Ford Bronco 1980 – 1995 Haynes Service Repair Manual
The purpose of this manual is to help you get the best value from your vehicle. It can do so in several ways. It can help you decide what work must be done, even if you choose to have it done by a dealer service department or a repair shop; it provides information and procedures for routine maintenance and servicing; and it offers diagnostic and repair procedures to follow when trouble occurs.
We hope you use the manual to tackle the work yourself. For many simpler jobs, doing it yourself may be quicker than arranging an appointment to get the vehicle into a shop and making the trips to leave it and pick it up. More importantly, a tot of money can be saved by avoiding the expense the shop must pass on to you to cover its labor and overhead costs. An added benefit is the sense of satisfaction and accomplishment that you feel after doing the job yourself.
Using the manual
The manual is divided into Chapters. Each Chapter is divided into numbered Sections, which are headed in bold type between horizontal lines. Each Section consists of consecutively numbered paragraphs.
At the beginning of each numbered Section you will be referred to any illustrations which apply to the procedures in that Section. The reference numbers used in illustration captions pinpoint the pertinent Section and the Step within that Section. That is, illustration 3.2 means the illustration refers to Section 3 and Step (or paragraph) 2 within that Section.
Procedures, once described in the text, are not normally repeated. When it’s necessary to refer to another Chapter, the reference will be given as Chapter and Section number. Cross references given without use of the word “Chapter” apply to Sections and/or paragraphs in the same Chapter. For example, “see Section 8” means in the same Chapter.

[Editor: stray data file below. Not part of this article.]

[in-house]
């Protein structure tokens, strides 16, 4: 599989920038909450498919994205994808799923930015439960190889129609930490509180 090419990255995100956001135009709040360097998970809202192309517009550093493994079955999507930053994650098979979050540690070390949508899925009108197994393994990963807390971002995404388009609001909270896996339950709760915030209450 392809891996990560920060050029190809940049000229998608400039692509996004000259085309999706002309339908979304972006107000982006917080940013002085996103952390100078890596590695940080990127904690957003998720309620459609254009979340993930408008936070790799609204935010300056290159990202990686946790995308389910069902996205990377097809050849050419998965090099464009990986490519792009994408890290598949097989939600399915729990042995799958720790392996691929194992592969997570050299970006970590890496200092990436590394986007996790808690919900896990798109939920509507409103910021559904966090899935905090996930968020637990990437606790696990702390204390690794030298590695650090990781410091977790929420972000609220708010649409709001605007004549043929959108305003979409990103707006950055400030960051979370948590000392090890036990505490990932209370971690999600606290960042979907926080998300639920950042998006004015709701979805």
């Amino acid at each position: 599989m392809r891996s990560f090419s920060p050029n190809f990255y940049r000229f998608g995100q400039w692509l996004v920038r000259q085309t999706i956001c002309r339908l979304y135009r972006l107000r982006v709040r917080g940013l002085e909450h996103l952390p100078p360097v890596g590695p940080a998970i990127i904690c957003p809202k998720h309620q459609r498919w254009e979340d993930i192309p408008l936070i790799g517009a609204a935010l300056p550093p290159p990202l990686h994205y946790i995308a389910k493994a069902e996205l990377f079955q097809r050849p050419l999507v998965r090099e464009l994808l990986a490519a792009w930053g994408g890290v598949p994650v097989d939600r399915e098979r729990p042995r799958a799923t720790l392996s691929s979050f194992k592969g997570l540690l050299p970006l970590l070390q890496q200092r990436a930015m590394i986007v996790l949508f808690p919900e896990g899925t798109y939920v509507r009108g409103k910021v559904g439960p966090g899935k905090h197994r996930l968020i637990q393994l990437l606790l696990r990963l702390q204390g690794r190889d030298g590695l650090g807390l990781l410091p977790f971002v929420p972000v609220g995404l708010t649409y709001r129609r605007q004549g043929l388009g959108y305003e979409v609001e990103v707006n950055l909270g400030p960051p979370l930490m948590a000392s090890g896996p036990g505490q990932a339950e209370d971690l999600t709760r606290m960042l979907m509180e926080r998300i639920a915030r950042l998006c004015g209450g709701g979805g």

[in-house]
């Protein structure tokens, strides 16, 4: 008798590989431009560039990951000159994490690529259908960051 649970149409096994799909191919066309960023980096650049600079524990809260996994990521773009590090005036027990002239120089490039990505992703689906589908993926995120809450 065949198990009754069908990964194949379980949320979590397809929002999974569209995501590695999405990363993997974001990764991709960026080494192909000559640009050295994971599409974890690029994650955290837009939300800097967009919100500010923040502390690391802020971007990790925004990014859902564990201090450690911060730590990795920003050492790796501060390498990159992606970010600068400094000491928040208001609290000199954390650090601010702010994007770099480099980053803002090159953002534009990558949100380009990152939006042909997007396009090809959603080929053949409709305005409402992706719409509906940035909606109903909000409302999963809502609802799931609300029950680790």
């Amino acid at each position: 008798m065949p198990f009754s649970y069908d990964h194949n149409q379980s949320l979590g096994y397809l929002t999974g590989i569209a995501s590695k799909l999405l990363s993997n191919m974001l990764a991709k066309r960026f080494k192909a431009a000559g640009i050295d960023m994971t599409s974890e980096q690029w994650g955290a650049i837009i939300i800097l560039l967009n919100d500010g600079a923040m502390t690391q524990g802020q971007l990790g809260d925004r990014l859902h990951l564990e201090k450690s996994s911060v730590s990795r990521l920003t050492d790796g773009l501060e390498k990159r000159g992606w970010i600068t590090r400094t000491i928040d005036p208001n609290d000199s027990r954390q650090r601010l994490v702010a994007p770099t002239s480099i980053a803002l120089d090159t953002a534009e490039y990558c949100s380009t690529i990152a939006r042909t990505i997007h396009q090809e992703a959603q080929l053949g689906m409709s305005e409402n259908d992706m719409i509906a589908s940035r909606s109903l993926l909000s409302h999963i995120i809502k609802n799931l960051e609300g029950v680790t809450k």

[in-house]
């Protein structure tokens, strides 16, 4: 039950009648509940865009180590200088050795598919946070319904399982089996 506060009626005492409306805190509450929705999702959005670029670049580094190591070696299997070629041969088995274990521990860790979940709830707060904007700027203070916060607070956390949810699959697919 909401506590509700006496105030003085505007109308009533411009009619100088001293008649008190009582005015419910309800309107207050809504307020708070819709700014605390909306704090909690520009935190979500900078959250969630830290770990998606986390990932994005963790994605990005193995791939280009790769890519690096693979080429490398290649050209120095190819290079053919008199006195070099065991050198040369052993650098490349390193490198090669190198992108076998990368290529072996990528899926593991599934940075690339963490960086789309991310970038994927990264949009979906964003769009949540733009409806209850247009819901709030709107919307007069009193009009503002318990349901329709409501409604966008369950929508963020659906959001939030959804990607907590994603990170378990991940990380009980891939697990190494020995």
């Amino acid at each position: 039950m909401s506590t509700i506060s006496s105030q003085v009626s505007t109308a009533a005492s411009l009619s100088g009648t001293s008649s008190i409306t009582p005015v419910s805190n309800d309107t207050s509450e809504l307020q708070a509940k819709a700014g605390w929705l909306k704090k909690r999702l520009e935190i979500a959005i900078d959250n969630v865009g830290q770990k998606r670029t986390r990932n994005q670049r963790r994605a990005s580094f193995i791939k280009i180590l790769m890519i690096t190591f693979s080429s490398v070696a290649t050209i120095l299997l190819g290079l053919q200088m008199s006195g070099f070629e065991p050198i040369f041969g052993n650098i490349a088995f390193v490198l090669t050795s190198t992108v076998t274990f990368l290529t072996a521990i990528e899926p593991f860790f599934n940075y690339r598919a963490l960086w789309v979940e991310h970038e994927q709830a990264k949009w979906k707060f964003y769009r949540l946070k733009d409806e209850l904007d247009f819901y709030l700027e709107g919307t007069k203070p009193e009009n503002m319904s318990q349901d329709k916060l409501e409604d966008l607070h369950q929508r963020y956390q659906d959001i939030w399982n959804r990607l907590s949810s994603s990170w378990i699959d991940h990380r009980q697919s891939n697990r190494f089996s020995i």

The F-series and Bronco models are conventional front-engine, rear-wheel drive vehicles.
Over the years of production covered by this manual, engine options include the 300 cu. in. (4.9L) inline six-cylinder engine, the 232 cu. in. V6 engine and the 255 cu. in., 302 cu. in. (5.0L), 351 cu. in. (5.8L), 400 and 460 (7.5L) V8 engines.
Power is transmitted through either manual or automatic transmission to a driveshaft and solid rear axle on two-wheel drive (2WD) models. On four-wheel drive (4WD) models, a transfer case transfers power to the front axle by way of a driveshaft.
Transmissions used include a four-speed manual, two different five-speed overdrive manuals, a three-speed automatic and two different four-speed overdrive automatics. Three different transfer cases are available – two manual shift and qne electronic shift.
All 2WD models use twin I-beam independent front suspension with coil springs and radius arms. 4WD models (except F350) use a similar independent front suspension with a two-piece front driveaxle assembly, coil springs and radius arms (except F250). F250 4WD models use leaf springs instead of coil springs on its independent front suspension. F350 4WD models use a solid front axle and leaf springs. All models use semi-elliptical leaf springs at the rear. All models are equipped with front disc and rear drum brakes.
- Introductory pages
- About this manual
- Introduction to the Ford Pick-ups and Bronco
- Vehicle identification numbers
- Buying parts
- Maintenance techniques, tools and working facilities
- Jacking and towing
- Booster battery (jump) starting
- Automotive chemicals and lubricants
- Safety first!
- Conversion factors
- Tune-up and routine maintenance
- Inline six-cylinder engine
- V8 engines
- V6 engine
- General engine overhaul procedures
- Cooling, heating and air conditioning systems
- Fuel and exhaust systems
- Engine electrical systems
- Emissions control systems
- Manual transmission
- Automatic transmission
- Transfer case
- Clutch and driveline
- Suspension and steering systems
- Chassis electrical system
- Wiring diagrams